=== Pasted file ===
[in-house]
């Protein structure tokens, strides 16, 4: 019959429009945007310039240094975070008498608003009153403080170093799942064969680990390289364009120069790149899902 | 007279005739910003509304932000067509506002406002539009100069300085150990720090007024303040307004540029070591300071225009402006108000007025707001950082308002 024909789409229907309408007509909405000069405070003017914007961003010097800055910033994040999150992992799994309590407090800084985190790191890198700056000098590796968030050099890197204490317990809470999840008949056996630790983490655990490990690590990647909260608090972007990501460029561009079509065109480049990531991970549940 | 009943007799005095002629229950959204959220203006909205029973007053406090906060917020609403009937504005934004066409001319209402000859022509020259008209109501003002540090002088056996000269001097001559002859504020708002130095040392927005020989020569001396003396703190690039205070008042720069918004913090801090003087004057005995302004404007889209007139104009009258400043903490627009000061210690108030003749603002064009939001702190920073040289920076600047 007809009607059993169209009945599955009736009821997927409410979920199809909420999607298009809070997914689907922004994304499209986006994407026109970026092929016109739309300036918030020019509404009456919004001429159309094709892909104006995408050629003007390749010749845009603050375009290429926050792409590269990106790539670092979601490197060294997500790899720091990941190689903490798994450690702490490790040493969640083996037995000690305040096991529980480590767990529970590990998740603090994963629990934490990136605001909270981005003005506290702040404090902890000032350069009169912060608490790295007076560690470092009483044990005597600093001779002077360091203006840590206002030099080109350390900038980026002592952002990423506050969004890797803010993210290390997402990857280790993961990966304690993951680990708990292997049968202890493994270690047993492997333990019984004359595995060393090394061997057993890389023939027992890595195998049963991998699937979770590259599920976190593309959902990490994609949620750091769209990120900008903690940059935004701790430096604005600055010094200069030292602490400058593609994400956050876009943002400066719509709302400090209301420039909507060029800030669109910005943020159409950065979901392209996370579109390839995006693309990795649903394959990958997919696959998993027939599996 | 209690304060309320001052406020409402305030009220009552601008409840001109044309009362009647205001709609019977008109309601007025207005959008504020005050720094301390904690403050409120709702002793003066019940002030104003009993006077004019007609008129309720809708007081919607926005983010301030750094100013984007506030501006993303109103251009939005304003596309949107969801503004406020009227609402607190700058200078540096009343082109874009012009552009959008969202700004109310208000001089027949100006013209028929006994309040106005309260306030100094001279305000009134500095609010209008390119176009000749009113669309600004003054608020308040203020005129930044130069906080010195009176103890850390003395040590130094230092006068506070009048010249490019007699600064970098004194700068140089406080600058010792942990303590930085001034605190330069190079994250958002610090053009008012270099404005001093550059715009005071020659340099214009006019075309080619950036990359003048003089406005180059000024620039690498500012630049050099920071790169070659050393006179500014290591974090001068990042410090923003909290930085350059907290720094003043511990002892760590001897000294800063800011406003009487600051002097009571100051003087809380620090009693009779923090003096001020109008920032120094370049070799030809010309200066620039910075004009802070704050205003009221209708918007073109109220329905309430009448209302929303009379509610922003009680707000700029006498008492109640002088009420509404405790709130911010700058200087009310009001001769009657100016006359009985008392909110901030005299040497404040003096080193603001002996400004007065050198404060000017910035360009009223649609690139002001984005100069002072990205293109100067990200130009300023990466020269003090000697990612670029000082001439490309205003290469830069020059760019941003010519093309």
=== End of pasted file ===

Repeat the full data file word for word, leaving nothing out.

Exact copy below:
[in-house]
């Protein structure tokens, strides 16, 4: 019959429009945007310039240094975070008498608003009153403080170093799942064969680990390289364009120069790149899902 | 007279005739910003509304932000067509506002406002539009100069300085150990720090007024303040307004540029070591300071225009402006108000007025707001950082308002 024909789409229907309408007509909405000069405070003017914007961003010097800055910033994040999150992992799994309590407090800084985190790191890198700056000098590796968030050099890197204490317990809470999840008949056996630790983490655990490990690590990647909260608090972007990501460029561009079509065109480049990531991970549940 | 009943007799005095002629229950959204959220203006909205029973007053406090906060917020609403009937504005934004066409001319209402000859022509020259008209109501003002540090002088056996000269001097001559002859504020708002130095040392927005020989020569001396003396703190690039205070008042720069918004913090801090003087004057005995302004404007889209007139104009009258400043903490627009000061210690108030003749603002064009939001702190920073040289920076600047 007809009607059993169209009945599955009736009821997927409410979920199809909420999607298009809070997914689907922004994304499209986006994407026109970026092929016109739309300036918030020019509404009456919004001429159309094709892909104006995408050629003007390749010749845009603050375009290429926050792409590269990106790539670092979601490197060294997500790899720091990941190689903490798994450690702490490790040493969640083996037995000690305040096991529980480590767990529970590990998740603090994963629990934490990136605001909270981005003005506290702040404090902890000032350069009169912060608490790295007076560690470092009483044990005597600093001779002077360091203006840590206002030099080109350390900038980026002592952002990423506050969004890797803010993210290390997402990857280790993961990966304690993951680990708990292997049968202890493994270690047993492997333990019984004359595995060393090394061997057993890389023939027992890595195998049963991998699937979770590259599920976190593309959902990490994609949620750091769209990120900008903690940059935004701790430096604005600055010094200069030292602490400058593609994400956050876009943002400066719509709302400090209301420039909507060029800030669109910005943020159409950065979901392209996370579109390839995006693309990795649903394959990958997919696959998993027939599996 | 209690304060309320001052406020409402305030009220009552601008409840001109044309009362009647205001709609019977008109309601007025207005959008504020005050720094301390904690403050409120709702002793003066019940002030104003009993006077004019007609008129309720809708007081919607926005983010301030750094100013984007506030501006993303109103251009939005304003596309949107969801503004406020009227609402607190700058200078540096009343082109874009012009552009959008969202700004109310208000001089027949100006013209028929006994309040106005309260306030100094001279305000009134500095609010209008390119176009000749009113669309600004003054608020308040203020005129930044130069906080010195009176103890850390003395040590130094230092006068506070009048010249490019007699600064970098004194700068140089406080600058010792942990303590930085001034605190330069190079994250958002610090053009008012270099404005001093550059715009005071020659340099214009006019075309080619950036990359003048003089406005180059000024620039690498500012630049050099920071790169070659050393006179500014290591974090001068990042410090923003909290930085350059907290720094003043511990002892760590001897000294800063800011406003009487600051002097009571100051003087809380620090009693009779923090003096001020109008920032120094370049070799030809010309200066620039910075004009802070704050205003009221209708918007073109109220329905309430009448209302929303009379509610922003009680707000700029006498008492109640002088009420509404405790709130911010700058200087009310009001001769009657100016006359009985008392909110901030005299040497404040003096080193603001002996400004007065050198404060000017910035360009009223649609690139002001984005100069002072990205293109100067990200130009300023990466020269003090000697990612670029000082001439490309205003290469830069020059760019941003010519093309």